Comet tail disconnection event predictions

Disconnection events

The ion tail of a comet is driven away from the coma by the solar wind which flows past a comet at several hundred km/s. The solar wind is gusty and this can lead to disconnection events (DEs) where the ion tail is ripped away from the coma and a new tail forms behind it. An example of such a DE is visible in this animation. A number of spacecraft in orbit around the Sun now allow us to predict the solar wind and, possibly, predict comet disconnection events. Chris Scott and Sarah Watson at the University of Reading have been working on the STEREO mission looking at solar weather and they have now developed a model that they think would predict when comet ion tails are likely to be affected by the solar wind.

This page will contain alerts from the Reading group when comets that are visible from the Earth are subject to DEs. Please send any observations to the section whether or not they show any evidence of DEs. This will help validate (or otherwise) the model. Remember that the ion tails of comets can be very dynamic so relatively short stacks will be required in order to avoid blurring out detail.

2023 October 6 – 2P/Encke

Comet 2P/Encke is currently a morning object and it has been showing a faint ion tail in deep images such as this one. The tail is very faint and detection will probably require fast optics and a dark sky. Current images of the comet are in our archive here. The current predictions indicate possible strong activity in the tail in the week beginning October 8.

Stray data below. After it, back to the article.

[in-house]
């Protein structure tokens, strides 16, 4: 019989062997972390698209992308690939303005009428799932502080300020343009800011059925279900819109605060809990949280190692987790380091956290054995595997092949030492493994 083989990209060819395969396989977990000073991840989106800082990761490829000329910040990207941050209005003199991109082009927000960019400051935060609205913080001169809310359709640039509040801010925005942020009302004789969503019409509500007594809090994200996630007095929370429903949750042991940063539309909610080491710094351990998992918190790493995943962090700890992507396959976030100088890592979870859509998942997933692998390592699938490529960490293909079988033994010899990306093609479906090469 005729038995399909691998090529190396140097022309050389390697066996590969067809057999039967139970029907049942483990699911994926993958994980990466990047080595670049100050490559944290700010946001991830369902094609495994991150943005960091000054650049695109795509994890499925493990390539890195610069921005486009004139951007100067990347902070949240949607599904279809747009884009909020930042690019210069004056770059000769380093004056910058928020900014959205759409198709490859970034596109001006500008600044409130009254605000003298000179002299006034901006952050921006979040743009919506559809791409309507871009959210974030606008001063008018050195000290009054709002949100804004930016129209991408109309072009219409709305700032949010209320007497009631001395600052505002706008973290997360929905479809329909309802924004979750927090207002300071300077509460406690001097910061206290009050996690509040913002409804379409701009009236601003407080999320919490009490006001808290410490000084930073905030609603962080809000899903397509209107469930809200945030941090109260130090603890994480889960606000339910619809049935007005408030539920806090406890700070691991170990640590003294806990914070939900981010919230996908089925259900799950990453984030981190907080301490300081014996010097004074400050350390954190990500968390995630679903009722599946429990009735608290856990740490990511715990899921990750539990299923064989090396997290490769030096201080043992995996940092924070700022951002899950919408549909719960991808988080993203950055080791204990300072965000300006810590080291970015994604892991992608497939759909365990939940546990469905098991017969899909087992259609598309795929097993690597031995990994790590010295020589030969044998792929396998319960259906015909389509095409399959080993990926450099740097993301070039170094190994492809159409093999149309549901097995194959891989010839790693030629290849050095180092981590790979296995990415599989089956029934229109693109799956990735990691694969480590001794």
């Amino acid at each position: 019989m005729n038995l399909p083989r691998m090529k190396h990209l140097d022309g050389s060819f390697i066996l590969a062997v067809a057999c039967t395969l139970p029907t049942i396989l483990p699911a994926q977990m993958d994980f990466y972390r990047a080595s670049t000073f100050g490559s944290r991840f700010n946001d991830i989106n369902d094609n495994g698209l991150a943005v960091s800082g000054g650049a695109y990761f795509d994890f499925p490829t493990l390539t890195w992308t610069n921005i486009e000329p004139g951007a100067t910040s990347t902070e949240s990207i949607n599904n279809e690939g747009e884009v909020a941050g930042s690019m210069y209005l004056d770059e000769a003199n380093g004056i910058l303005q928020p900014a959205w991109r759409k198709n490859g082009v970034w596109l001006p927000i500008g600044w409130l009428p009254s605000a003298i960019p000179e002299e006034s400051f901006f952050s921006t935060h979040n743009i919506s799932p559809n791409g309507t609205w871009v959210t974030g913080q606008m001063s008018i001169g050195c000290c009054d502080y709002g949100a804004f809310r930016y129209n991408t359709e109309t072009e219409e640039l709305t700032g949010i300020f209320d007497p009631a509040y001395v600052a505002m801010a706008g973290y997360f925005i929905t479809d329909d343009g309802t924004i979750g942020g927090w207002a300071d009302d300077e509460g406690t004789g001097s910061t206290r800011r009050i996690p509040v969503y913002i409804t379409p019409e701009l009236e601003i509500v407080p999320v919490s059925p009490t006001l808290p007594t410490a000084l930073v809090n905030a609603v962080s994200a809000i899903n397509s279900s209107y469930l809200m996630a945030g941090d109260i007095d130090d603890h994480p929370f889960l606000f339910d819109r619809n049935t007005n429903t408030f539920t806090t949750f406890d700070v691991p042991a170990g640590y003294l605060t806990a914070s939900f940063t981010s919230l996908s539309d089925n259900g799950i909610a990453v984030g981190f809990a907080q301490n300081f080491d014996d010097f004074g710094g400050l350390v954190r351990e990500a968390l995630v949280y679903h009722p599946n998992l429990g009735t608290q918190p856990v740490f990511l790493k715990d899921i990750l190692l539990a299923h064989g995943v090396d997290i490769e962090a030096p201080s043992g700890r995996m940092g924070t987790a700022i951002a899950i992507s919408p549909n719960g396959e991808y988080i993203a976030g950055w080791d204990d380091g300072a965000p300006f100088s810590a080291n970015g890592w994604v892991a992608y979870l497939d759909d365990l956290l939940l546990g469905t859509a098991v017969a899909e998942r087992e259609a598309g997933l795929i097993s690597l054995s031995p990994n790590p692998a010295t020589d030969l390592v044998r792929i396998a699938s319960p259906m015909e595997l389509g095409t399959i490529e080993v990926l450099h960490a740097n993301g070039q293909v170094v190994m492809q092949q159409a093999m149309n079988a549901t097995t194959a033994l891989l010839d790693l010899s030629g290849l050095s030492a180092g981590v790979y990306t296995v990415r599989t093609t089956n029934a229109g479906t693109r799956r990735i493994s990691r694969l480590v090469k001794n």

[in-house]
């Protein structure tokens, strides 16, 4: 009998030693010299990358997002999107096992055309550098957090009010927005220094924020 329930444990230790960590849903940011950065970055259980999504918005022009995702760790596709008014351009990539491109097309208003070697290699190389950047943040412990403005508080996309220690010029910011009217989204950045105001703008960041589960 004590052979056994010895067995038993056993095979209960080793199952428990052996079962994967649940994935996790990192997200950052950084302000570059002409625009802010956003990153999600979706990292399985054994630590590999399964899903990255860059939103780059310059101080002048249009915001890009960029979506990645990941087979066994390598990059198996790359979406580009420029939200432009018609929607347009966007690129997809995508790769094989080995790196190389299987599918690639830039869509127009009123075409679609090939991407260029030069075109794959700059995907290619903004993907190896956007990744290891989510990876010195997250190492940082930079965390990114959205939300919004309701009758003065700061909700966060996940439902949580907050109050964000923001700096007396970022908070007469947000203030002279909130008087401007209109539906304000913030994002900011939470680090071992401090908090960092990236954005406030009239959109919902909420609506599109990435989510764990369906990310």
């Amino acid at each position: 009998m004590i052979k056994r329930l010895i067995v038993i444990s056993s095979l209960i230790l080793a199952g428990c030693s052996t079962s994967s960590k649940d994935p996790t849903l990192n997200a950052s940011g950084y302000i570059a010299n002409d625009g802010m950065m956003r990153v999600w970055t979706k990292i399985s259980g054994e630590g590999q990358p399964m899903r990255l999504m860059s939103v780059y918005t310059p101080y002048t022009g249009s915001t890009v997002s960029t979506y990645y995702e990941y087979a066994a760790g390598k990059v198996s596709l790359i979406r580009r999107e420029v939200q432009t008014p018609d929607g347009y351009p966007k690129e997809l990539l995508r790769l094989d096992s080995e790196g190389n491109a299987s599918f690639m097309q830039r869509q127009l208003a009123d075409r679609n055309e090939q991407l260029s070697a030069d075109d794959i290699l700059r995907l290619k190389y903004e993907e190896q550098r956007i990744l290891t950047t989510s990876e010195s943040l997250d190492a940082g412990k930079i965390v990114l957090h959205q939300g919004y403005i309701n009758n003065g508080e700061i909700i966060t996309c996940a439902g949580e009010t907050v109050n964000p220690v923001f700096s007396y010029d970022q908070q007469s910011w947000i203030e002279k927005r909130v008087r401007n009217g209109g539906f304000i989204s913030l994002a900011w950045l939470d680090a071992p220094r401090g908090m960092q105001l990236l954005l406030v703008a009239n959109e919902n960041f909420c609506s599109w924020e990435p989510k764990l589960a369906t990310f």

Sarah Watson writes:

I have modelled the predicted solar wind conditions over a period next week using our solar wind model here at Reading, and from early results I think there may be some strong activity in the tail of Comet Encke next week. The following plot shows the predicted solar wind conditions in the heliospheric ecliptic plane, with the positions of the inner planets and the two STEREO spacecraft for reference. The top three images are the model results for around midnight on the 10th 11th and 12th October. The periods of faster solar wind are shown in the lighter blue colours and the white dotted lines are the expected location of the Heliospheric Current Sheet (so there will be a change in the magnetic field polarity). The three plots underneath these are the location of comet Encke (yellow star on plot) at these dates. As you can see, the comet will cross a faster solar wind stream on the 10th October, and also then cross the Heliospheric Current Sheet at some point during the 11th to the 12th. From previous observations, I can anticipate these two conditions will cause some turbulence within the tail and maybe even a disconnection.


Jaeger image of 2P from October 14 showing a DE in the ion tail.

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